In January 2014, the VCCA (Centre of Contemporary and Modern Art) Vitebsk, Belarus invited me to to host a solo show as part of their International Artist program. My initial response was to create a body of work that reflected similarities between Belarusian and Irish/European traditional cultures. This led to research in folk art, medieval hunting imagery, traditional 17th century Russian Lubok wood-cut prints and Italian Renaissance art. The re-discovery of Botticelli’s Primevera (1492) influenced the use of plants and foliage as motifs to form new psychological ideas based on veiled or hidden meaning. Parallel to this, I began to resolve the technical aspect of producing the work through the use of Photography and Silkscreen on primed plywood. By March 2014 it became clear that the work was to take on a more psychological rather than a cultural direction. This was reinforced by a visit to the Centre of Contemporary Culture Barcelona (CCCB), where I had the opportunity to view the extraordinary exhibition Metamorphosis: Fantasy Visions in Starewitch, Svankmayer and the Quay brothers – four key figures in animated film who drew on the phantasmagoric and grotesque. This experience further influenced me in creating imagery for Калі ноч палохае дзень, the result of which has personal meaning and is intended to invoke psychological memories and experiences in the viewer.
Bonded Warehouses are photographs of the iconic and historic Bonded Warehouse buildings at the Port of Cork, Ireland. The Bonded Warehouses have held a particular fascination for me since moving to Cork city after graduating in 2005. In the late evening on the 31st of October 2014 I took a series of photographs of the Warehouses. I selected 3 images from that series, and through my ongoing experimentation with the halftone printing process, I have transposed these selected photographic images into ‘Fine Art prints’, using the medium of Silkscreen.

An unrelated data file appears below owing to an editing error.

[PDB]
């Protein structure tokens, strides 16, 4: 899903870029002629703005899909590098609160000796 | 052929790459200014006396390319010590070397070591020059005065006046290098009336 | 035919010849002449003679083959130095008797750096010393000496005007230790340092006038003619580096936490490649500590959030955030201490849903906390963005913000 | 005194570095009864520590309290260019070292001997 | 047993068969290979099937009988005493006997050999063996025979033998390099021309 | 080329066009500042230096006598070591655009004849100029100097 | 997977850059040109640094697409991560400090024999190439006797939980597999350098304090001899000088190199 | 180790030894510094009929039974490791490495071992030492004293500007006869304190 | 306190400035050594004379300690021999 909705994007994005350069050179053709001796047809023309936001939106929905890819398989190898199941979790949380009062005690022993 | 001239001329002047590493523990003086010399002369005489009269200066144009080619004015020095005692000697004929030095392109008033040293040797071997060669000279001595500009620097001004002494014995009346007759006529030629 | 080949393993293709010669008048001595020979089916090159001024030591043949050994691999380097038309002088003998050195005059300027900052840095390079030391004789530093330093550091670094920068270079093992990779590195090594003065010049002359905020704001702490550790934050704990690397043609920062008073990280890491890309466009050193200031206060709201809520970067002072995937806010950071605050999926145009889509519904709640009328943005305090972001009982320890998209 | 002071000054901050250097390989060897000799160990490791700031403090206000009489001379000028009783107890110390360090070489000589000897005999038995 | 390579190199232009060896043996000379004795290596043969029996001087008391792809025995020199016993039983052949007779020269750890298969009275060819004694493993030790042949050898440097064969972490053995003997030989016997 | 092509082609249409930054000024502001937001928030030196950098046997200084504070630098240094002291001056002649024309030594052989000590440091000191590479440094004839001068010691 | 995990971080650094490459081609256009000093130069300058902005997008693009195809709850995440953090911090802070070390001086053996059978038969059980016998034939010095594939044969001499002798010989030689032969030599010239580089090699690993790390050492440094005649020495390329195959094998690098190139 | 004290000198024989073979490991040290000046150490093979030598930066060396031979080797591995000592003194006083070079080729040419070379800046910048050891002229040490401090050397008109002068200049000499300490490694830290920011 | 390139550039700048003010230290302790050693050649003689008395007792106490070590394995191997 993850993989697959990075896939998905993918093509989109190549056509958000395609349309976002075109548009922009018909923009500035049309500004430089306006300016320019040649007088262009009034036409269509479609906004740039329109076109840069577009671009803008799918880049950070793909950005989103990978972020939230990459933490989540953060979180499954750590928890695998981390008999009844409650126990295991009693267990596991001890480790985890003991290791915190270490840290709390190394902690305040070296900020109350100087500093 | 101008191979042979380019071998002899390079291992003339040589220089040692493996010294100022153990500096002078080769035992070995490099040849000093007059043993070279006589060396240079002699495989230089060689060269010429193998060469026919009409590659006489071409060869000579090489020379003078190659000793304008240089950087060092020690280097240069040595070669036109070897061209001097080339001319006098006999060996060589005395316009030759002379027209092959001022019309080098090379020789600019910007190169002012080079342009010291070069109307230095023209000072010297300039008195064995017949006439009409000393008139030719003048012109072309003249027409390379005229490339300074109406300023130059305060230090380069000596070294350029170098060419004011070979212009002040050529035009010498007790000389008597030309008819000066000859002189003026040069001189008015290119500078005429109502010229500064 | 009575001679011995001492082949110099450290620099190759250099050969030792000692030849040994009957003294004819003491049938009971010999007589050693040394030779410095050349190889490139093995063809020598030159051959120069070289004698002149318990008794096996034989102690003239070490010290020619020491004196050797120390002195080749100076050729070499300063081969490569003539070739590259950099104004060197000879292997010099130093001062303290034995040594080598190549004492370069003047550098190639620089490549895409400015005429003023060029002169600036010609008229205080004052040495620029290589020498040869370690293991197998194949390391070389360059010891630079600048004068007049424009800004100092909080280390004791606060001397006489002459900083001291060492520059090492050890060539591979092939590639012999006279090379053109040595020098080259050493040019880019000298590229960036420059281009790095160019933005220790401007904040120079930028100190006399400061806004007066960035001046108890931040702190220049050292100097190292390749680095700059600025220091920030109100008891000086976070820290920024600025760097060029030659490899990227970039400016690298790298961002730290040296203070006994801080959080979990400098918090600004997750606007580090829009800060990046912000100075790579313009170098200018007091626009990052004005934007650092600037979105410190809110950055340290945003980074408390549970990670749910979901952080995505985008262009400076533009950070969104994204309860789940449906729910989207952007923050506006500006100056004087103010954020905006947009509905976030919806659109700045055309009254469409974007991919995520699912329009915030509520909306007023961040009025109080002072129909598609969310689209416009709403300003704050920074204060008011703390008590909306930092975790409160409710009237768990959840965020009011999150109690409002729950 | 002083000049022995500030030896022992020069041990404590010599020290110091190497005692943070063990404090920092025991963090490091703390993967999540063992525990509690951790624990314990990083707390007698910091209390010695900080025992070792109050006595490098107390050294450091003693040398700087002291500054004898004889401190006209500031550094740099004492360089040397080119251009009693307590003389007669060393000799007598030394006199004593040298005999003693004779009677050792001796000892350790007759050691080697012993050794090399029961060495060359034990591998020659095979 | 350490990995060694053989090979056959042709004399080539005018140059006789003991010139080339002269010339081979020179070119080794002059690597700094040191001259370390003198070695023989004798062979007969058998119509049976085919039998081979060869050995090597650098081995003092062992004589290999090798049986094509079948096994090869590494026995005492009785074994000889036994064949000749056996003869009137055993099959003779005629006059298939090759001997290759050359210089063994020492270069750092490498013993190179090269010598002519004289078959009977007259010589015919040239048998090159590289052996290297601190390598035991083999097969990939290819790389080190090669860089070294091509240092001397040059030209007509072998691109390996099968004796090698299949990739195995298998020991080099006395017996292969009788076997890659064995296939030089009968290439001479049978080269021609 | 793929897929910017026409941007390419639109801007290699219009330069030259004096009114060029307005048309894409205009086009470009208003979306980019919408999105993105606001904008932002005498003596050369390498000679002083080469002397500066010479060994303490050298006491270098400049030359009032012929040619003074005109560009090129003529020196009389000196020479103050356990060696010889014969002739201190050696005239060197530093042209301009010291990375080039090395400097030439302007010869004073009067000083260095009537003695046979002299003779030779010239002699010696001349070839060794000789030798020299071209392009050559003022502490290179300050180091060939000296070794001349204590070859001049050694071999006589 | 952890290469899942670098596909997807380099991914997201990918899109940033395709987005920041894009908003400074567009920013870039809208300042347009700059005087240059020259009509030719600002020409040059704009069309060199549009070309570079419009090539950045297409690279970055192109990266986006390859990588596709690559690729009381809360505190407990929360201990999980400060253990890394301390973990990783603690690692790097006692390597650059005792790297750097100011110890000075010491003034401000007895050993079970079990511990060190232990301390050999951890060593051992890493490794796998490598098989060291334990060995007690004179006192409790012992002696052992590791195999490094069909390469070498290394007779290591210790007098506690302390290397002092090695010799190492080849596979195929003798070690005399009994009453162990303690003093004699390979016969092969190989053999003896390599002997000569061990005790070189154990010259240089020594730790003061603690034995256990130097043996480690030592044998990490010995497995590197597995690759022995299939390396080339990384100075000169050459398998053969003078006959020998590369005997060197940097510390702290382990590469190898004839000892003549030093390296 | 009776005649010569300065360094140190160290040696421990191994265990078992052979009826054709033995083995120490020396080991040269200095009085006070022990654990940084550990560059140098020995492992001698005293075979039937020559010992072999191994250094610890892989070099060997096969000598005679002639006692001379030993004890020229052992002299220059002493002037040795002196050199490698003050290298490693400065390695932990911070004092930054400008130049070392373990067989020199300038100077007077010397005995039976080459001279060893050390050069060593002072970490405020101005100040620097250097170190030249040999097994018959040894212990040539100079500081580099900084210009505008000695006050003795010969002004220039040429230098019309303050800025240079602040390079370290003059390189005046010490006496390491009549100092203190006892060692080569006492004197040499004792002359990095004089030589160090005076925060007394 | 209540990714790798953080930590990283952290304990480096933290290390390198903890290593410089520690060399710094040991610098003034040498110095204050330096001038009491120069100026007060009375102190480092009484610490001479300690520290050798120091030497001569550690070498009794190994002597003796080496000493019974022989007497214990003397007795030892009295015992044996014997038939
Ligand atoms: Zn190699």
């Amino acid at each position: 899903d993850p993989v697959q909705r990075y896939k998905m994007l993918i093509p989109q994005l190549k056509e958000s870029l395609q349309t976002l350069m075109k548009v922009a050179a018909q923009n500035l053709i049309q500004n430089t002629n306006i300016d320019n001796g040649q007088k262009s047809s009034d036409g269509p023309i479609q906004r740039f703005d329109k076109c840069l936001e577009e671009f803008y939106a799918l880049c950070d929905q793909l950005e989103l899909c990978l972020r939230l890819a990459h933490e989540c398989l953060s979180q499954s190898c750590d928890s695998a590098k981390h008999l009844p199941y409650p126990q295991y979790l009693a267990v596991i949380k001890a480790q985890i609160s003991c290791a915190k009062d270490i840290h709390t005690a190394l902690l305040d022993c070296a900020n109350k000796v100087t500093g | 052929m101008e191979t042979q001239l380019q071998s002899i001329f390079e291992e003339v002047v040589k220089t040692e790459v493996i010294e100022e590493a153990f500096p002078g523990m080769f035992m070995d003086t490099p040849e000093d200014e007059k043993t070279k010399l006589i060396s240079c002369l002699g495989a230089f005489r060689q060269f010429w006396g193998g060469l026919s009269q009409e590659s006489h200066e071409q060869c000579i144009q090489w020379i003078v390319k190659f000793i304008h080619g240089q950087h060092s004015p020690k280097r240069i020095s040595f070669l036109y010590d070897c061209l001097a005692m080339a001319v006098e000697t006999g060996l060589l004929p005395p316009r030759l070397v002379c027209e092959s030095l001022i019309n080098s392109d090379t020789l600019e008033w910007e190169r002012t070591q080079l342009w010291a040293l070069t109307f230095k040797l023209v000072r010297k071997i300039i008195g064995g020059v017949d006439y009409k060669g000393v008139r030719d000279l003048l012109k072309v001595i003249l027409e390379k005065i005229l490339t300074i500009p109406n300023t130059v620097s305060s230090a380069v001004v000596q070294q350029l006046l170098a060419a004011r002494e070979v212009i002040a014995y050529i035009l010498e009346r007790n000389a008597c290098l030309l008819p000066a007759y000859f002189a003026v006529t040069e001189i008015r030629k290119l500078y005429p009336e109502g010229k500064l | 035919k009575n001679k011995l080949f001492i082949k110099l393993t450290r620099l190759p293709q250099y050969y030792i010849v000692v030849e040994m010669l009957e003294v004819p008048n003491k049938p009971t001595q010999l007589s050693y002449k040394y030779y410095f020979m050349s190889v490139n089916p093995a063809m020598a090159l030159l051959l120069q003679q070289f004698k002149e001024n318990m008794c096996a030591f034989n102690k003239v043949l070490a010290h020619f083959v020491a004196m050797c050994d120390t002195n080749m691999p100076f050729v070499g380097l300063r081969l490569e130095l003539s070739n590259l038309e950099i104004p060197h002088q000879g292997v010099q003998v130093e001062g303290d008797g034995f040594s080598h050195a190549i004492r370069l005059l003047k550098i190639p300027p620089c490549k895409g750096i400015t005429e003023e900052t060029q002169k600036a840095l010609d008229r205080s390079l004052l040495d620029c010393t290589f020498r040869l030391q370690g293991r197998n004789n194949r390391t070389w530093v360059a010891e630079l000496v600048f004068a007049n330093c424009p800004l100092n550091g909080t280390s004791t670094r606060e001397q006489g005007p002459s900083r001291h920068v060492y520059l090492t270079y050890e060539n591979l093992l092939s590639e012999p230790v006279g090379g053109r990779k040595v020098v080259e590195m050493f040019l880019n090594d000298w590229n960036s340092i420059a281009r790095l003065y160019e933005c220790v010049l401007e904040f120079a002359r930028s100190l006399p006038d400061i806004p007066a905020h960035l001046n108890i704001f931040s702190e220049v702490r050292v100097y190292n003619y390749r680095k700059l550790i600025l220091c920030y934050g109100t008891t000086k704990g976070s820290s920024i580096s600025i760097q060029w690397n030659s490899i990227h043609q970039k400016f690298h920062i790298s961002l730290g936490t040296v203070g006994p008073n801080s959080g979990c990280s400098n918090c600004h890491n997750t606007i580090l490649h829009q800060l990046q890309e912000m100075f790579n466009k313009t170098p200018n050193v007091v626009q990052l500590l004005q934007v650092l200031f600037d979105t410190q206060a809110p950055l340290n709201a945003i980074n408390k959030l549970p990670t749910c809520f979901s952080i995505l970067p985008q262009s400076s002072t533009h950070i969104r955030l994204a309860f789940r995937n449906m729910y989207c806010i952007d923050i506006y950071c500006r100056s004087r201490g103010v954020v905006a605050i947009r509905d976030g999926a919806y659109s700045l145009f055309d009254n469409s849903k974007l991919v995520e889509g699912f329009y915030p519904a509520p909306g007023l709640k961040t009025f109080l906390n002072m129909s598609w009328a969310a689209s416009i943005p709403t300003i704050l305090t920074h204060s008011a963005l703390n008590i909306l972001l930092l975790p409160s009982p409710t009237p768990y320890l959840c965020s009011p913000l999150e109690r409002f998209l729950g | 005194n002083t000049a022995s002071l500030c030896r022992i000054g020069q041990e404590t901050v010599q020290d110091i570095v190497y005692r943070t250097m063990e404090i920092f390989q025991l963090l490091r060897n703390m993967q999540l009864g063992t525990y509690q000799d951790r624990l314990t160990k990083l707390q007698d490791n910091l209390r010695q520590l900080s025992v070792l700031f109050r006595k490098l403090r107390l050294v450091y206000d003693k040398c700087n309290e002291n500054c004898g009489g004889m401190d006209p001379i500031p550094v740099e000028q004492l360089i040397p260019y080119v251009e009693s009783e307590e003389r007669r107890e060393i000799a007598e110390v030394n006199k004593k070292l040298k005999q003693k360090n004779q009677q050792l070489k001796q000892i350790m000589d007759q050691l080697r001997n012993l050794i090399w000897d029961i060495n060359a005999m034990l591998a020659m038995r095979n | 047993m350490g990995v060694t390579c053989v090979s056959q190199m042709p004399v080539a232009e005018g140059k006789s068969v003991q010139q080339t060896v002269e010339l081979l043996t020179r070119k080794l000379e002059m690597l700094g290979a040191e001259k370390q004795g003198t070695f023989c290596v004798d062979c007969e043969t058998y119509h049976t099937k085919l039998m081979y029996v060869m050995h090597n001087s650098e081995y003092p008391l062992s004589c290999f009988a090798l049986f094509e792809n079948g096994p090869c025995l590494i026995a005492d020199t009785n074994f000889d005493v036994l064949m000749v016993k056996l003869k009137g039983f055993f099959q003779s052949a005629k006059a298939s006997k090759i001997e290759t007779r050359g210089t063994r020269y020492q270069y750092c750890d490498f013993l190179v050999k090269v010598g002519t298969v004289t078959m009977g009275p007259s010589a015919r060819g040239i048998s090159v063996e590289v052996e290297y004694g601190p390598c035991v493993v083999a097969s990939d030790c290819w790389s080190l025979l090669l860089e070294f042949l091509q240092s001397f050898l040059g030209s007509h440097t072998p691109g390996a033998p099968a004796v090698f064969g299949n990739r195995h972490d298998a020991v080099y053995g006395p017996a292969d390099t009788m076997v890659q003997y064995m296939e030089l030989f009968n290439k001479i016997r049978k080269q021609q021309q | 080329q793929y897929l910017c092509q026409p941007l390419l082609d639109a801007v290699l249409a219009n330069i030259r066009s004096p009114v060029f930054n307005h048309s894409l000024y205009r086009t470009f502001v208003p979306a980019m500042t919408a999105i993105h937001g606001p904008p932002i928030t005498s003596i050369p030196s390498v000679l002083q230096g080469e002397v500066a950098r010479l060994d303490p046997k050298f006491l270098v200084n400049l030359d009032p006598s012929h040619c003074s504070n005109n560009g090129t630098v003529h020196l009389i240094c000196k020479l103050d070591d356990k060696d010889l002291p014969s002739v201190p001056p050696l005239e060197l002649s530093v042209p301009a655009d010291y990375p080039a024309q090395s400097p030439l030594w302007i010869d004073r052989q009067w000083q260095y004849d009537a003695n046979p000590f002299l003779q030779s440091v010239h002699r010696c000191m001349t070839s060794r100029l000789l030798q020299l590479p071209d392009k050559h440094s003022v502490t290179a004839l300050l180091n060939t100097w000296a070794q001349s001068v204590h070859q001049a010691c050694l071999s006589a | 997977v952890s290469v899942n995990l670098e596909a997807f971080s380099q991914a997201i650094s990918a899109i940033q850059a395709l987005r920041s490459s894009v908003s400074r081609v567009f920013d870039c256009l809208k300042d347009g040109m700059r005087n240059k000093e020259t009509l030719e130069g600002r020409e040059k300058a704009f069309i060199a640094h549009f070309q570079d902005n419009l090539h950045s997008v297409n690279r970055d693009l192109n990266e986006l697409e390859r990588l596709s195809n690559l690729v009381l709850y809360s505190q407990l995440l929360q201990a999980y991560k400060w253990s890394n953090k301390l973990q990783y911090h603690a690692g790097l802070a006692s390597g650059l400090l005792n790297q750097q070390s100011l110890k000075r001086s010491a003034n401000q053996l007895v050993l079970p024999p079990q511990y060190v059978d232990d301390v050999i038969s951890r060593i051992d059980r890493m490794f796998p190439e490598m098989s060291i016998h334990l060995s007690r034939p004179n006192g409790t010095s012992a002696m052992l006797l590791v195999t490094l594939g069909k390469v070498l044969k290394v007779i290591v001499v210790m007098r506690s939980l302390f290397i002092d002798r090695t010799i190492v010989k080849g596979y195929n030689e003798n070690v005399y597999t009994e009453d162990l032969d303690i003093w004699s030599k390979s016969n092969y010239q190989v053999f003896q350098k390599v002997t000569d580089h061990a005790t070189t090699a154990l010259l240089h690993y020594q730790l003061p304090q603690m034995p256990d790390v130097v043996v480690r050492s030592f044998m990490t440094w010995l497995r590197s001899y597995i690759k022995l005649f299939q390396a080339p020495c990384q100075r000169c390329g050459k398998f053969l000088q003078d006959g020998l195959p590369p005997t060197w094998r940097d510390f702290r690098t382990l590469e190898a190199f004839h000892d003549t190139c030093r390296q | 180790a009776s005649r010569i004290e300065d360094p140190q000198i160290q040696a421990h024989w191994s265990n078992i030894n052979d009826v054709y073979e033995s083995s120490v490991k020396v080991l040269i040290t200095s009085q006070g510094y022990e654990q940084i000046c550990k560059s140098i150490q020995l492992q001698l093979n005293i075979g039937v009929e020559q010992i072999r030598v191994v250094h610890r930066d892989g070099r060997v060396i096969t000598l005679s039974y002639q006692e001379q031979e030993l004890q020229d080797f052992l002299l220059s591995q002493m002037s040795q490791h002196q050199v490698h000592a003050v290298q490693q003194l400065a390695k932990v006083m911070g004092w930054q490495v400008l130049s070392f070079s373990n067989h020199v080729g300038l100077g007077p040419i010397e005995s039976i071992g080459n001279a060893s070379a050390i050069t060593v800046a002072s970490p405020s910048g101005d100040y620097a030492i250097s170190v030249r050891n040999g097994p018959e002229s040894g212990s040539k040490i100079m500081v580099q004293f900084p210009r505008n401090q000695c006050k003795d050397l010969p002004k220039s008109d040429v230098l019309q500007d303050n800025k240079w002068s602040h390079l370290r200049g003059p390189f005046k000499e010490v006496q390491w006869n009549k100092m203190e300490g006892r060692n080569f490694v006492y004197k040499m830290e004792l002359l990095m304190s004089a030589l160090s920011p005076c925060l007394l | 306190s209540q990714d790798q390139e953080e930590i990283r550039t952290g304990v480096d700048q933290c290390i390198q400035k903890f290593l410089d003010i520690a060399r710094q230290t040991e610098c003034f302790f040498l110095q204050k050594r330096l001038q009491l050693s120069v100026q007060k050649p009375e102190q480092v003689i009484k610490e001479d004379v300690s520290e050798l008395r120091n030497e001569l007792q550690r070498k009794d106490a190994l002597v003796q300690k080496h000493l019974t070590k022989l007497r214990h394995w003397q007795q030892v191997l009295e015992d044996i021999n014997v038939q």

Klodetta represents a series of photographs of my wife Masha Falaleeva. The works emphasis, is based on experimenting with the Halftone pixelated process to create fine art Print based Portraiture. I first became familiar with Halftone as a mass printing technique by looking under a magnifying glass at newspaper photographs and 1970’s book covers and illustrations. After graduating from college and looking for new means of research, I found myself once again looking at Halftone, this time by passing by everyday, low lying advertising billboards. This close up physical encounter gave me a new sense of Halftone as a means of visually reproducing imagery. I incorporate the depth of perception that Halftone brings to visually reproduce imagery into my own work, as is with Klodetta. The Halftone process of printing, which effectively replaced wood-engraving and lithography in the illustration of story’s; particularly newspapers and books, is its self becoming redundant by on-line technology and new methods of printing for media and advertising. Klodetta is a sort of mediation, between art and technology.